“In America” we don’t like fresh meat. We like “clean,” “sanitary” meat, and what we really mean by “sanitary” is meat that is as disassociated as possible from the animal to which it previously belonged. We don’t want to think about the fact that the meat on our plate came from what was first a dirty, stinking, but potentially cute living animal, and then a dead bleeding carcass full of entrails, before finally getting chopped up beyond recognition and plastic-wrapped to styrofoam. Maybe we feel guilty. Or maybe we only like blood and guts in movies. Given the choice between meat wrapped in plastic, or meat hacked off a largely intact carcass hanging on a hook, or picking out an animal in the store and having it slaughtered right then and there, Americans take the plastic every time.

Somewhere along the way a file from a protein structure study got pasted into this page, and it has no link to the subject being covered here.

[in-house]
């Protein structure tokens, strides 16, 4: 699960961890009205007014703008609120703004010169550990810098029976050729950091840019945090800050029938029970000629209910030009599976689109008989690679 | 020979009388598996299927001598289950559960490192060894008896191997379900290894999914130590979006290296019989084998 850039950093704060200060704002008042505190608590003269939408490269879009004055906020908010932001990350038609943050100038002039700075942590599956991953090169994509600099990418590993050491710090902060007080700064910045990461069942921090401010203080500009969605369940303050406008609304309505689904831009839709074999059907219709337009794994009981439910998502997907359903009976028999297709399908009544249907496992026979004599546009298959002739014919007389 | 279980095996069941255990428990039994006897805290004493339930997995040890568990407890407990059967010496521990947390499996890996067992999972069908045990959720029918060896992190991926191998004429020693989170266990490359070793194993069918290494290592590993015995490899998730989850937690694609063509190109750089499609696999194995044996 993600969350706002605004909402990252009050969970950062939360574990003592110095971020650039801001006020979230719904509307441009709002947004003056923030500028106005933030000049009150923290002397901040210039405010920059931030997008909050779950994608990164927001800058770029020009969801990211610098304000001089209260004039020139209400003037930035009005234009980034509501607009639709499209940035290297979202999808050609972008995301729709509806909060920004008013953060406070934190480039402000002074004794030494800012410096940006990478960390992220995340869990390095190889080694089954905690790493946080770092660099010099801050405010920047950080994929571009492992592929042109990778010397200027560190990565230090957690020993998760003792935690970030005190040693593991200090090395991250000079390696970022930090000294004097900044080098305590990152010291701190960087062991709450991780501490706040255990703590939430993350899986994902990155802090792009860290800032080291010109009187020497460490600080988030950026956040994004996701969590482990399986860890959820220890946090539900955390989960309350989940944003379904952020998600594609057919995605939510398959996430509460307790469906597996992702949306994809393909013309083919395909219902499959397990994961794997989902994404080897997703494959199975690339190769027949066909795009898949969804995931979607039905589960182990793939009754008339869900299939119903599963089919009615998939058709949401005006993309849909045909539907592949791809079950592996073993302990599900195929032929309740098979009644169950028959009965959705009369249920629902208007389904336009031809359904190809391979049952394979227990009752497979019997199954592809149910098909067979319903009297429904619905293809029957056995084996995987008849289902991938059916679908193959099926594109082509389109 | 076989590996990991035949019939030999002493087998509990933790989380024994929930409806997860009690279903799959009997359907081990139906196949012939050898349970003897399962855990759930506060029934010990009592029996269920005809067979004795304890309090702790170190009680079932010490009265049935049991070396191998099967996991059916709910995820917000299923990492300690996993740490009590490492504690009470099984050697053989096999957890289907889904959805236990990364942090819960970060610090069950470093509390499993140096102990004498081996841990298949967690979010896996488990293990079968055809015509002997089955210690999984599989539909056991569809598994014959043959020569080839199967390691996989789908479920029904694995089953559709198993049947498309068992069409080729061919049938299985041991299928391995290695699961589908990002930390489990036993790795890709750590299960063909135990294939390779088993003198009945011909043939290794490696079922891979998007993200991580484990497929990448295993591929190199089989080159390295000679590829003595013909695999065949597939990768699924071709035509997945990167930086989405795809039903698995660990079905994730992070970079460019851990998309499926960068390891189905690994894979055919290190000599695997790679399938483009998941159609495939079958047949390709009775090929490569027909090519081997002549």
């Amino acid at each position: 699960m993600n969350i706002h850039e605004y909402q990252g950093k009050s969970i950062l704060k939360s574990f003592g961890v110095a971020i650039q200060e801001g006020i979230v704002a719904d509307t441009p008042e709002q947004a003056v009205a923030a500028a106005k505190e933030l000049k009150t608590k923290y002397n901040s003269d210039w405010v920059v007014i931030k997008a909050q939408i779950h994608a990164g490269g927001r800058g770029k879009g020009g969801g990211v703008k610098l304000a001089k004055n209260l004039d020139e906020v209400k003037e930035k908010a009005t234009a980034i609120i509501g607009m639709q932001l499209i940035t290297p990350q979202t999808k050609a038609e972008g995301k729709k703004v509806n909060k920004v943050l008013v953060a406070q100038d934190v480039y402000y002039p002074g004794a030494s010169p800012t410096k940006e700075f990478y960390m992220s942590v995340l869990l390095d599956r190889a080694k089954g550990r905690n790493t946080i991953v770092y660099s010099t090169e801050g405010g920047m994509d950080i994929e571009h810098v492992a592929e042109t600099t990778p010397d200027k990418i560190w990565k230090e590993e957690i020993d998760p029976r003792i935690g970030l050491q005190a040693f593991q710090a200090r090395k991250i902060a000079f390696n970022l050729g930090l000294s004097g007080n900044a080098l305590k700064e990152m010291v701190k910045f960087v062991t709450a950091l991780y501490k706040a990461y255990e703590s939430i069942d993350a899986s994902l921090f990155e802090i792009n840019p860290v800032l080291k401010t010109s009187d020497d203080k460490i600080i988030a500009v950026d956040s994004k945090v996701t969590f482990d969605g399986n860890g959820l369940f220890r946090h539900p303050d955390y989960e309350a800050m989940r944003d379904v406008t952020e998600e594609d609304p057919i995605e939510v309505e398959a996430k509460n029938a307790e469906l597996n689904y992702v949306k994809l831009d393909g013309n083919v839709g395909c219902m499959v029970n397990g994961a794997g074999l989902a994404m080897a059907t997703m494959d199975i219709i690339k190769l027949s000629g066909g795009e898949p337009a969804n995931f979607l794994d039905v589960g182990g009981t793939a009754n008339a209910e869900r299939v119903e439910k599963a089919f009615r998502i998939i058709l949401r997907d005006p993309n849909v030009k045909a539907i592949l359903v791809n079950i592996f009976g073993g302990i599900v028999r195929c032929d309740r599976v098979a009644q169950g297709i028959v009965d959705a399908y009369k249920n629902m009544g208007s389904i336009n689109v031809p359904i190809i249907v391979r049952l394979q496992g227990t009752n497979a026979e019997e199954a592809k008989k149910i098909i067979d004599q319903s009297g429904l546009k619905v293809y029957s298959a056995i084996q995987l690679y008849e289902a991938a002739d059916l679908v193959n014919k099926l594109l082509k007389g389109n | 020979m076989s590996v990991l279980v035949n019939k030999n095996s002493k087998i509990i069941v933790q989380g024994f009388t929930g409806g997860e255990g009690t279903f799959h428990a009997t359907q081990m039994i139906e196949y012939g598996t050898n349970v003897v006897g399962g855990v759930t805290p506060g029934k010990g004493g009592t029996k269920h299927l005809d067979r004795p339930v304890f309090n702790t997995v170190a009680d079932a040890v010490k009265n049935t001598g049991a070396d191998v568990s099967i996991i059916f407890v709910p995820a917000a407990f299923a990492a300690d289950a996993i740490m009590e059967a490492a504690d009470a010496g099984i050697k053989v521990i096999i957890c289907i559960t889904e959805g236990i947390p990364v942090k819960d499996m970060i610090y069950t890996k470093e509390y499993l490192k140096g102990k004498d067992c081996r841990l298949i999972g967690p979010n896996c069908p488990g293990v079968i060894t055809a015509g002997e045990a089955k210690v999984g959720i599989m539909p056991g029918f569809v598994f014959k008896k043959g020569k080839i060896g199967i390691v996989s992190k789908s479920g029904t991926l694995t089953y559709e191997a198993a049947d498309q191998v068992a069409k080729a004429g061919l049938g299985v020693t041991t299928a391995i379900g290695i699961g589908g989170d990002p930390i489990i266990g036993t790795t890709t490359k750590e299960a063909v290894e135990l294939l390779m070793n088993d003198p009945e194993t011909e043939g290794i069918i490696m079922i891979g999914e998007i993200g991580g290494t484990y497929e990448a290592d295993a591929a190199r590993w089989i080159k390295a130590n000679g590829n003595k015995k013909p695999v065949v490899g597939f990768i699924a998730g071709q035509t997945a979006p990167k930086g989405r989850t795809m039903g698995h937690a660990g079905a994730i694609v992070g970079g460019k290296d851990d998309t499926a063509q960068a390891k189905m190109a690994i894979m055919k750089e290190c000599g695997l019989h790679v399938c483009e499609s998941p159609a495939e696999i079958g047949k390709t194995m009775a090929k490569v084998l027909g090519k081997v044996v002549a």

In Chinese cultures, they don’t seem to have the same hang-ups we do; they aren’t bothered by the fact that meat comes from animals. In fact, the less time that has elapsed since that meat was actually alive, the better. In Taiwan everyone we know prefers the meat in the wet market over the plastic-wrapped supermarket meat because the market meat is fresher. In fact, the pre-cut packaged supermarket meat is cheaper.
I’m reminded of this whenever we go to restaurants, because usually somewhere inside the entrance there will be tanks of live seafood, from which you can select your dinner. This video is horrible (15 sec). I would have taken a picture, but buckets of eels don’t writhe as nicely in photos.
It seems strange the first time or two, but now we don’t think anything of it. Except this night the eels were really rebellious, so I took this video on the way out the door.